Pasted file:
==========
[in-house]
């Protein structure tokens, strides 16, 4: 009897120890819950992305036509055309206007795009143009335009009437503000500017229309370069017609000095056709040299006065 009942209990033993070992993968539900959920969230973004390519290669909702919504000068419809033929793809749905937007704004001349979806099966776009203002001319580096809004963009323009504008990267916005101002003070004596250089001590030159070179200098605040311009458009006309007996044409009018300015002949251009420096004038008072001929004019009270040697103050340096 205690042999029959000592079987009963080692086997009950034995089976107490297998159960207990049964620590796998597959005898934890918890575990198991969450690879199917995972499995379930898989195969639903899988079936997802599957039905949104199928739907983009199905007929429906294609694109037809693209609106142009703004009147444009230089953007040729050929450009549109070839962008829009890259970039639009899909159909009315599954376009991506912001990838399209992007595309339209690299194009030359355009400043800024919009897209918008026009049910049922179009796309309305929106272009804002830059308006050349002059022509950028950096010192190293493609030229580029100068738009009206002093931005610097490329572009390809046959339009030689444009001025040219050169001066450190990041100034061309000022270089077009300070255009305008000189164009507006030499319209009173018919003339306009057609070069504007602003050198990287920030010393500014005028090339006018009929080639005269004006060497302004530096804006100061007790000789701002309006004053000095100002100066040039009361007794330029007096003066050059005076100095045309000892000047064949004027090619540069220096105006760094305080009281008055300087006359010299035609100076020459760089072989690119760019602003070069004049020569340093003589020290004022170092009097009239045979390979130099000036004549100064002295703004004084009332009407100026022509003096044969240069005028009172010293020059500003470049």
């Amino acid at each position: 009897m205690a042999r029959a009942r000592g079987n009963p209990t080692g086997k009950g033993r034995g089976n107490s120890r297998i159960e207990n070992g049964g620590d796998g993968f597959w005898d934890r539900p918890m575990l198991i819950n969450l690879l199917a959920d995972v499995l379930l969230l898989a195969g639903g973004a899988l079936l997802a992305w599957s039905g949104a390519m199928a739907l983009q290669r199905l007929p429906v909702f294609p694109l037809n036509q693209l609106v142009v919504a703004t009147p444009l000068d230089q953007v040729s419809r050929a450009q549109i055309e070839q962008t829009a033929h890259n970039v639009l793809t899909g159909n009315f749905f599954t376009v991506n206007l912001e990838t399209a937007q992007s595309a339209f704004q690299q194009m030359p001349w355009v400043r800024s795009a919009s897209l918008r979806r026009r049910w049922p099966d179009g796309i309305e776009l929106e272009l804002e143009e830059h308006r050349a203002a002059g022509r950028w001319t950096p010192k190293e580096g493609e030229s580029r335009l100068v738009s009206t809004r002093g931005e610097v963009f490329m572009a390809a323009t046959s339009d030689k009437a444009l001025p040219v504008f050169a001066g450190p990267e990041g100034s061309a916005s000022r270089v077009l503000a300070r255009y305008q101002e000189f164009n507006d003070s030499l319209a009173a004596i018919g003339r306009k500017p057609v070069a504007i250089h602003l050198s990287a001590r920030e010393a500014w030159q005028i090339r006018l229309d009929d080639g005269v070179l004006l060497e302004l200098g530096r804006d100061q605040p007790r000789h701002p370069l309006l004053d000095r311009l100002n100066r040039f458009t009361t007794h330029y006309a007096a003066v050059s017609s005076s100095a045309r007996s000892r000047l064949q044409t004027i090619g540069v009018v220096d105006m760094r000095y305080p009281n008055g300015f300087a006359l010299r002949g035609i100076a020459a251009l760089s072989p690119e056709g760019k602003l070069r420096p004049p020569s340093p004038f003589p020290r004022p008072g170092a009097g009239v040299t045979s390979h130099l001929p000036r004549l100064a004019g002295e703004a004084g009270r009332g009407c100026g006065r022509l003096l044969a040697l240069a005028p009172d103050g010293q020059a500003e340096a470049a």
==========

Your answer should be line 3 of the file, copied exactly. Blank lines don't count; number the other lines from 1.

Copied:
């Amino acid at each position: 009897m205690a042999r029959a009942r000592g079987n009963p209990t080692g086997k009950g033993r034995g089976n107490s120890r297998i159960e207990n070992g049964g620590d796998g993968f597959w005898d934890r539900p918890m575990l198991i819950n969450l690879l199917a959920d995972v499995l379930l969230l898989a195969g639903g973004a899988l079936l997802a992305w599957s039905g949104a390519m199928a739907l983009q290669r199905l007929p429906v909702f294609p694109l037809n036509q693209l609106v142009v919504a703004t009147p444009l000068d230089q953007v040729s419809r050929a450009q549109i055309e070839q962008t829009a033929h890259n970039v639009l793809t899909g159909n009315f749905f599954t376009v991506n206007l912001e990838t399209a937007q992007s595309a339209f704004q690299q194009m030359p001349w355009v400043r800024s795009a919009s897209l918008r979806r026009r049910w049922p099966d179009g796309i309305e776009l929106e272009l804002e143009e830059h308006r050349a203002a002059g022509r950028w001319t950096p010192k190293e580096g493609e030229s580029r335009l100068v738009s009206t809004r002093g931005e610097v963009f490329m572009a390809a323009t046959s339009d030689k009437a444009l001025p040219v504008f050169a001066g450190p990267e990041g100034s061309a916005s000022r270089v077009l503000a300070r255009y305008q101002e000189f164009n507006d003070s030499l319209a009173a004596i018919g003339r306009k500017p057609v070069a504007i250089h602003l050198s990287a001590r920030e010393a500014w030159q005028i090339r006018l229309d009929d080639g005269v070179l004006l060497e302004l200098g530096r804006d100061q605040p007790r000789h701002p370069l309006l004053d000095r311009l100002n100066r040039f458009t009361t007794h330029y006309a007096a003066v050059s017609s005076s100095a045309r007996s000892r000047l064949q044409t004027i090619g540069v009018v220096d105006m760094r000095y305080p009281n008055g300015f300087a006359l010299r002949g035609i100076a020459a251009l760089s072989p690119e056709g760019k602003l070069r420096p004049p020569s340093p004038f003589p020290r004022p008072g170092a009097g009239v040299t045979s390979h130099l001929p000036r004549l100064a004019g002295e703004a004084g009270r009332g009407c100026g006065r022509l003096l044969a040697l240069a005028p009172d103050g010293q020059a500003e340096a470049a």